Marilyn has scheduled 17 trips over a period of 14 months. At the end, Her Flag will be complete and measure 18-by-26 feet.

It’s an enormous project that involves an incredible amount of logistics and organizing. But Marilyn is up to the task. As she says, she’s psycho-passionate about this project and topic.

I’ve been dying to share this project for awhile and had the thrill of interviewing Marilyn before she left on her first trip. I hope it inspires you to think bigger about what is possible for your art.

June 27, 2019 | Alyson Stanfield

How to Have a Sale of Your Art

Have a sale of your art? It’s possible! But you might also want to run a sale on products such as calendars, note cards, books, catalogs, or prints.

Before we get too deep into the specifics, I acknowledge that having a sale of original work is unpalatable for many artists. Sales are associated with discounts, and this seems like it cheapens the art. I get it!

In this article, I share 7 ways to have a sale (promotion is probably a better word). You will have to decide which is best for original work and which is okay for other items. You’ll also have to decide what feels right so that you don’t regret taking the action.

Stick with me to the end and I’ll share the biggest mistake you can make when having a sale of your art.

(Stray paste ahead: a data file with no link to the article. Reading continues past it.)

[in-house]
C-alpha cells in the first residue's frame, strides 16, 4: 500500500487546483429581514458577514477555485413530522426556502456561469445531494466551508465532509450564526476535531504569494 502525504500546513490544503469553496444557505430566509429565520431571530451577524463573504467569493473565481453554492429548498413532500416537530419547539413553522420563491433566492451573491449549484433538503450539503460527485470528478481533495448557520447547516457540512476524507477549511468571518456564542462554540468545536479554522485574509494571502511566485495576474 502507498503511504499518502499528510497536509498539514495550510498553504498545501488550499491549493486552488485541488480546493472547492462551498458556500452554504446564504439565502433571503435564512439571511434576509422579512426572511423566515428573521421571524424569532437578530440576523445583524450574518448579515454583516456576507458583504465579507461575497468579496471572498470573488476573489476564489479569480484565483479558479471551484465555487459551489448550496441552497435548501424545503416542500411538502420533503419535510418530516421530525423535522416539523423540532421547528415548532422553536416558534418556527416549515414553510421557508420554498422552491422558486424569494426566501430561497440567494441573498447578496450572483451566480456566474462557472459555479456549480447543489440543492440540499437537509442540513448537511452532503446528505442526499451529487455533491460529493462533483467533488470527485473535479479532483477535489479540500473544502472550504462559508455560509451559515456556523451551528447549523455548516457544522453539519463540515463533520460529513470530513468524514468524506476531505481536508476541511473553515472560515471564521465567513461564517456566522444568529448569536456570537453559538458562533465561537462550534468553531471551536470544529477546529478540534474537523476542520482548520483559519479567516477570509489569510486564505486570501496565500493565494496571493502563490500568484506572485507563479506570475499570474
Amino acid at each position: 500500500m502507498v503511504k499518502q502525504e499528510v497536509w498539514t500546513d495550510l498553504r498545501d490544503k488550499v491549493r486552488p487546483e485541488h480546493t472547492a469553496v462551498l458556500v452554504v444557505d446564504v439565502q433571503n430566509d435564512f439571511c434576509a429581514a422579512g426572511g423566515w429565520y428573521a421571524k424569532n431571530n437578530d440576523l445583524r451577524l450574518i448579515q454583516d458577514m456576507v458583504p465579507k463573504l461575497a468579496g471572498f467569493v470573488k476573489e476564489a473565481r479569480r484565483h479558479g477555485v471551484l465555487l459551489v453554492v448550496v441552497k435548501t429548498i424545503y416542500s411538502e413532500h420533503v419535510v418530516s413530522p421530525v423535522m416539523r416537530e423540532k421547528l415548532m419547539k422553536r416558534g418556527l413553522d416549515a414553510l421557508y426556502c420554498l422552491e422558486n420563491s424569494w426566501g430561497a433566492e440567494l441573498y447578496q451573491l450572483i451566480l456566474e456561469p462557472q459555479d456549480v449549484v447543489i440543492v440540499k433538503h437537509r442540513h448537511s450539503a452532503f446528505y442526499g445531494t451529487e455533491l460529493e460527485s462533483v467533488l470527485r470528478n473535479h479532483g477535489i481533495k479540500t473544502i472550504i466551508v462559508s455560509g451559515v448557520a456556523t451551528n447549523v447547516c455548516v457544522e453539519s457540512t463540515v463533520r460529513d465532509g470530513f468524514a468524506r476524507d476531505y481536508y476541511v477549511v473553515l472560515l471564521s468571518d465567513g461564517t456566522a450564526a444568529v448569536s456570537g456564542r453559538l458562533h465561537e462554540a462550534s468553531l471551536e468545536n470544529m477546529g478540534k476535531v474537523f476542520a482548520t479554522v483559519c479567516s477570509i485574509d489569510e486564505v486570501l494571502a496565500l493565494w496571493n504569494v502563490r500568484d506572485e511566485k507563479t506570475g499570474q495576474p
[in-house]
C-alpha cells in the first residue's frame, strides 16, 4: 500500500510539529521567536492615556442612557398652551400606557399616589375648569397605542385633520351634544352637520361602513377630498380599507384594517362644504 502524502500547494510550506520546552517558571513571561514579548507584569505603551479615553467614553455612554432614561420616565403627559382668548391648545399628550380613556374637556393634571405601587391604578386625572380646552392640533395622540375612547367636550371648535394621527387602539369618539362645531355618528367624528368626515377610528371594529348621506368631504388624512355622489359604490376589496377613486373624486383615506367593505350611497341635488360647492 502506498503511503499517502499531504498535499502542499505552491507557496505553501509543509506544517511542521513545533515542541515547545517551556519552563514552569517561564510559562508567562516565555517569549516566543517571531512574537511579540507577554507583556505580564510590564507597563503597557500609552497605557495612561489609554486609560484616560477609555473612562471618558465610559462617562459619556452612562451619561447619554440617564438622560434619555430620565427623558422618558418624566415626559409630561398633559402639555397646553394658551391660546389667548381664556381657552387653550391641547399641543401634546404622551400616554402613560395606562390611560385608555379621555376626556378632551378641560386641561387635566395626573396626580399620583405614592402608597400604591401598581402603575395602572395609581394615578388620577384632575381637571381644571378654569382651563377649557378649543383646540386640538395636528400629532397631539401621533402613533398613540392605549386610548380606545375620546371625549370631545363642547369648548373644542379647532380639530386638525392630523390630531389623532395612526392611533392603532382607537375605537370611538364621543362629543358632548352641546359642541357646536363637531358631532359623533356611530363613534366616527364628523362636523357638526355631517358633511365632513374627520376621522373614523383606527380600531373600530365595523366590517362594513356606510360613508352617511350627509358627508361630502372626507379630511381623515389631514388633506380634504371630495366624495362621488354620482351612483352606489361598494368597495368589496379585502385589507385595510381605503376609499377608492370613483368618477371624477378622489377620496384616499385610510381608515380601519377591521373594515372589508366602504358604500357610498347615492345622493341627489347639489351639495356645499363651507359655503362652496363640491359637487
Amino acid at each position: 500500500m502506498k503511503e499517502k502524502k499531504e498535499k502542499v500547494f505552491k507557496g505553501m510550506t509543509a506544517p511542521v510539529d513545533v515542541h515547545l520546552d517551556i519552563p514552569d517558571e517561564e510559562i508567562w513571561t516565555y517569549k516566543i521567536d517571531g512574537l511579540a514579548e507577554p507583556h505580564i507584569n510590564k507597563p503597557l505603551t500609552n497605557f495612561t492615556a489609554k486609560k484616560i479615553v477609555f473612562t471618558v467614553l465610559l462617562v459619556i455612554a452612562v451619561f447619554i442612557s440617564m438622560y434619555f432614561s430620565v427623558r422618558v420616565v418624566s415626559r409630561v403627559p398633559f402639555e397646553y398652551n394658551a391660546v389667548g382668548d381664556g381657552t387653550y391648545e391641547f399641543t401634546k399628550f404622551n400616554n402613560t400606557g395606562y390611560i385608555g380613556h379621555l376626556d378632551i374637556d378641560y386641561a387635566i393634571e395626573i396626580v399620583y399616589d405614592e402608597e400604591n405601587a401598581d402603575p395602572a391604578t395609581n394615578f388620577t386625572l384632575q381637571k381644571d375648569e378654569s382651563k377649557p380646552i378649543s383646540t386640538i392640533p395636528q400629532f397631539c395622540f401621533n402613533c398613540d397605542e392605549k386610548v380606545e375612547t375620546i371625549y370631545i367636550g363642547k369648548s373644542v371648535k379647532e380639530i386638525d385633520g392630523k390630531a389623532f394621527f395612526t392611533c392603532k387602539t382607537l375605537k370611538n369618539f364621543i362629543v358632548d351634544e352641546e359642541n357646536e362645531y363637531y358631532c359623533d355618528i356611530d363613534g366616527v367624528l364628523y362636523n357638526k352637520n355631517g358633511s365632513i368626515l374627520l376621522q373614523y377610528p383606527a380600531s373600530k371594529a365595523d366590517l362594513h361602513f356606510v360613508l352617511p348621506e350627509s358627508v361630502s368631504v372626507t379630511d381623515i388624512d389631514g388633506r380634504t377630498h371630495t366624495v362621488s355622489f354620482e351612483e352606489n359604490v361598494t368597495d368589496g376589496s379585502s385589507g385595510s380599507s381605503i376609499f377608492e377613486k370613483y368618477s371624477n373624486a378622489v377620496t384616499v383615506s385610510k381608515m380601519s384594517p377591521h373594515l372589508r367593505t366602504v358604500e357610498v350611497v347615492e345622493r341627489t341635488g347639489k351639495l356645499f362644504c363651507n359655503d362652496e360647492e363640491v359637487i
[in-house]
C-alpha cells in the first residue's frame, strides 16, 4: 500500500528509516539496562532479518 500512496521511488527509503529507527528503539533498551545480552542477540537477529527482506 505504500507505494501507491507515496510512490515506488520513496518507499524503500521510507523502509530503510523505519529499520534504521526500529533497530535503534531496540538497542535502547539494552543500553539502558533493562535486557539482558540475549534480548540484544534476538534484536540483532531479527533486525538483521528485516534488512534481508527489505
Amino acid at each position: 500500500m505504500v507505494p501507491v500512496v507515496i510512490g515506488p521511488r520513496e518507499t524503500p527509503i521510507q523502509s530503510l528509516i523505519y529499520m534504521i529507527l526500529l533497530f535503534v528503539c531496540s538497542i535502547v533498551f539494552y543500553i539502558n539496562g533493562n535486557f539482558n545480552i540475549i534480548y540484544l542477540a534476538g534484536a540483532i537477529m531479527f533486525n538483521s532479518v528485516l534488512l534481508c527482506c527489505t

Count Your Inventory (Step 1)

Conduct a detailed account of what you have in stock.

How many pieces are there?
What is the monetary value of the inventory? That’s right, total up the value of your inventory.
How many/much would you like to sell? Set a goal!

Nail Your Offer (Step 2)

There are two primary options for a promotion: discounts or bonuses.

June 20, 2019 | Alyson Stanfield

When the Commissions Gig Dries Up with Leslie Neumann

What do you do when one of your major sources of income disappears?

I wish I kept track of how often I have heard this story. It goes something like this.

Artist gets a really juicy gig. Maybe they have a wealthy collector who buys tons of their work to outfit all of their offices and homes (because of course they have more than one). Then the collector is done, dies, or disappears.

Or they have one gallery that is selling their work like hotcakes. Until the gallery doors close or the director skips town because of back taxes owed.

Bottom line: The gig dries up. You have placed all of your eggs in one basket and, due to circumstances beyond your control, what was once reliable income is no longer available to you.

This is what happened to artist Leslie Neumann.

She had a sweet deal going with Firebird Restaurants for more than four years. Their purchases of her original paintings accounted for 50-60% of her income during that period.

And then it stopped. But there’s no need to feel sorry for her! As you’ll hear in this episode of the podcast, Leslie rose to meet every challenge. She does, however, have a cautionary tale.